Current single Love Hurt Bleed is a slab of confident industrial electro pop to get you moving, while the ominous judder and crunch of the opening I Am Dust and the storming Who Are You are a show of his musical muscularity. But much of the album broods in a darkened room. Here In The Black is one of a number of songs inspired by his depression. Numan whispers creepily while insistent cinematic strings collide with a more unsettling eddying refrain and choral, keening synth parts.

The Calling is a stealthy, atmospheric number, built round a glitchy pulse and eastern strings which feed into the following title track, where Numan’s limited emotional range contrasts with the catharsis of a sampled farsi singer.

Elsewhere, there is an effort to present his distinctive wailing vocals higher in the mix with less distortion. Consequently, he is never more exposed than on Lost, a simple pop ballad with a mild twist of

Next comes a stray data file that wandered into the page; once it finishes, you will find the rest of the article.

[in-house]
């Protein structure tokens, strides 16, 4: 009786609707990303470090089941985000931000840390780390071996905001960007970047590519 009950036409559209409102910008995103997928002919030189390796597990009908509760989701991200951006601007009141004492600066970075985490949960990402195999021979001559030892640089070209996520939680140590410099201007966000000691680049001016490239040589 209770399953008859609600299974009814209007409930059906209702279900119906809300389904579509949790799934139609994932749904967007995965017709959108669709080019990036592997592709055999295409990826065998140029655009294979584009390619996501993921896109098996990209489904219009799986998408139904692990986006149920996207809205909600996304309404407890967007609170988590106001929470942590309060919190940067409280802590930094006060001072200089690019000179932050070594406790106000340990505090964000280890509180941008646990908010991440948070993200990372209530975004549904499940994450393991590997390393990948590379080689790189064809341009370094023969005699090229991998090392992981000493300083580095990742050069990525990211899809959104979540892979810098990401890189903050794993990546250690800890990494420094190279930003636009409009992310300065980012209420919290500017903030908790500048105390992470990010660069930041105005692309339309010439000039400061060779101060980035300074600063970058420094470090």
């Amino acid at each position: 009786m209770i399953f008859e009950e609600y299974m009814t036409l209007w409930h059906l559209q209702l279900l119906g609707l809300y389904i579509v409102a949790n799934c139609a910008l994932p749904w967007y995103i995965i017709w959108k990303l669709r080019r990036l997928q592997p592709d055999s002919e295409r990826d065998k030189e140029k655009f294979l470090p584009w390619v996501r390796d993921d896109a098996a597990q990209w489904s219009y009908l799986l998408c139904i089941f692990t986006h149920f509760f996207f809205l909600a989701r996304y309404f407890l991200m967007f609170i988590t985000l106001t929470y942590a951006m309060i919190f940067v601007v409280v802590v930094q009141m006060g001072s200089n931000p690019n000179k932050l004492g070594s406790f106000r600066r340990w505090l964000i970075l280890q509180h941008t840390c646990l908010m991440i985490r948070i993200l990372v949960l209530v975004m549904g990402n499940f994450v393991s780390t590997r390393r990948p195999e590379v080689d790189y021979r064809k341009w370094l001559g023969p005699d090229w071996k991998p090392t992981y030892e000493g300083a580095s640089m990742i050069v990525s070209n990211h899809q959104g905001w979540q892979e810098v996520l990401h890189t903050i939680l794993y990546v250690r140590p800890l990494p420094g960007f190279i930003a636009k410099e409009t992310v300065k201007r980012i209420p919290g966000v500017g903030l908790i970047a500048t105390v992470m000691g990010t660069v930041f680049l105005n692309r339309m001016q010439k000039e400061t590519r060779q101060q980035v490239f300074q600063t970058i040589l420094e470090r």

angst.

THIS WEEK’S ALBUM RELEASES

POP

Jonathan Wilson: Fanfare

Bella Union, £15.99

Star rating: * * * *

As the title suggests, this album trumpets the talents of performer/producer Jonathan Wilson. Based in LA’s Laurel Canyon, Wilson has invited some luminaries of the area’s original psych folk scene, including David Crosby, Graham Nash and Jackson Browne, to guest on this 80-minute epic, and has co-written parts of the album with their contemporary Roy Harper. But this is not some retro exercise. The opening title track alone – a sweeping seven-minute orchestral reverie – speaks to the ambition of a trip which takes in country rock, soft folky ambles, psych funk and baroque pop along its widescreen way.

FS

Jazzateers: Jazzateers

Creeping Bent, web only

Star rating; * * * *

Glasgow’s Jazzateers split shortly after this album was first released on Rough Trade 30 years ago, with members going on to form Bourgie Bourgie and Hipsway. Unavailable on vinyl since then, this last hurrah from the Sound of Young Scotland has aged well.